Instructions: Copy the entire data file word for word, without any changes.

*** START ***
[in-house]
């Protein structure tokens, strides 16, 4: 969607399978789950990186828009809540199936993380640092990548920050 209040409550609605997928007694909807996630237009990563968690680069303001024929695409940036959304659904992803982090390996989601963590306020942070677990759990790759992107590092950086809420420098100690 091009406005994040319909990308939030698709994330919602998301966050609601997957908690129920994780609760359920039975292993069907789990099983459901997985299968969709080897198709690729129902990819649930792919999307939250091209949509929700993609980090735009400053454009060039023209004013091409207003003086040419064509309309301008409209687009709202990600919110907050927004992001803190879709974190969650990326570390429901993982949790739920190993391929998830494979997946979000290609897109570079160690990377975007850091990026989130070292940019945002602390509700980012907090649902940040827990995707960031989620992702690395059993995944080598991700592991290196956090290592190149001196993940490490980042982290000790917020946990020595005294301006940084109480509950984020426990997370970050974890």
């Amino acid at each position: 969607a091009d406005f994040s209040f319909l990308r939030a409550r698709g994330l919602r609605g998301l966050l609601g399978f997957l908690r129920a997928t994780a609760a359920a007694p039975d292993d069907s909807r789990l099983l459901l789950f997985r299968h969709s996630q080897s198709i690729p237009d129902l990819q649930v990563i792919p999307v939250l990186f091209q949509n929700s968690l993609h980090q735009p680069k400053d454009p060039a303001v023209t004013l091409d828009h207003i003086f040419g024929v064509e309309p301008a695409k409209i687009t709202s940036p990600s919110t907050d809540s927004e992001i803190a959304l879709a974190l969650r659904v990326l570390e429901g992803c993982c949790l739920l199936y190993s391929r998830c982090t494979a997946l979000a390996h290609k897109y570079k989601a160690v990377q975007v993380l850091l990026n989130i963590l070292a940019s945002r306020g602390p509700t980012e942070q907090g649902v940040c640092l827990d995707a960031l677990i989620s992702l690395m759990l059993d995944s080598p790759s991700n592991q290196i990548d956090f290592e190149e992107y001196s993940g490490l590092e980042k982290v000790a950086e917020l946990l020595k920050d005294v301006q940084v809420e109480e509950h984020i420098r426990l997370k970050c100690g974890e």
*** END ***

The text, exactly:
[in-house]
């Protein structure tokens, strides 16, 4: 969607399978789950990186828009809540199936993380640092990548920050 209040409550609605997928007694909807996630237009990563968690680069303001024929695409940036959304659904992803982090390996989601963590306020942070677990759990790759992107590092950086809420420098100690 091009406005994040319909990308939030698709994330919602998301966050609601997957908690129920994780609760359920039975292993069907789990099983459901997985299968969709080897198709690729129902990819649930792919999307939250091209949509929700993609980090735009400053454009060039023209004013091409207003003086040419064509309309301008409209687009709202990600919110907050927004992001803190879709974190969650990326570390429901993982949790739920190993391929998830494979997946979000290609897109570079160690990377975007850091990026989130070292940019945002602390509700980012907090649902940040827990995707960031989620992702690395059993995944080598991700592991290196956090290592190149001196993940490490980042982290000790917020946990020595005294301006940084109480509950984020426990997370970050974890």
């Amino acid at each position: 969607a091009d406005f994040s209040f319909l990308r939030a409550r698709g994330l919602r609605g998301l966050l609601g399978f997957l908690r129920a997928t994780a609760a359920a007694p039975d292993d069907s909807r789990l099983l459901l789950f997985r299968h969709s996630q080897s198709i690729p237009d129902l990819q649930v990563i792919p999307v939250l990186f091209q949509n929700s968690l993609h980090q735009p680069k400053d454009p060039a303001v023209t004013l091409d828009h207003i003086f040419g024929v064509e309309p301008a695409k409209i687009t709202s940036p990600s919110t907050d809540s927004e992001i803190a959304l879709a974190l969650r659904v990326l570390e429901g992803c993982c949790l739920l199936y190993s391929r998830c982090t494979a997946l979000a390996h290609k897109y570079k989601a160690v990377q975007v993380l850091l990026n989130i963590l070292a940019s945002r306020g602390p509700t980012e942070q907090g649902v940040c640092l827990d995707a960031l677990i989620s992702l690395m759990l059993d995944s080598p790759s991700n592991q290196i990548d956090f290592e190149e992107y001196s993940g490490l590092e980042k982290v000790a950086e917020l946990l020595k920050d005294v301006q940084v809420e109480e509950h984020i420098r426990l997370k970050c100690g974890e």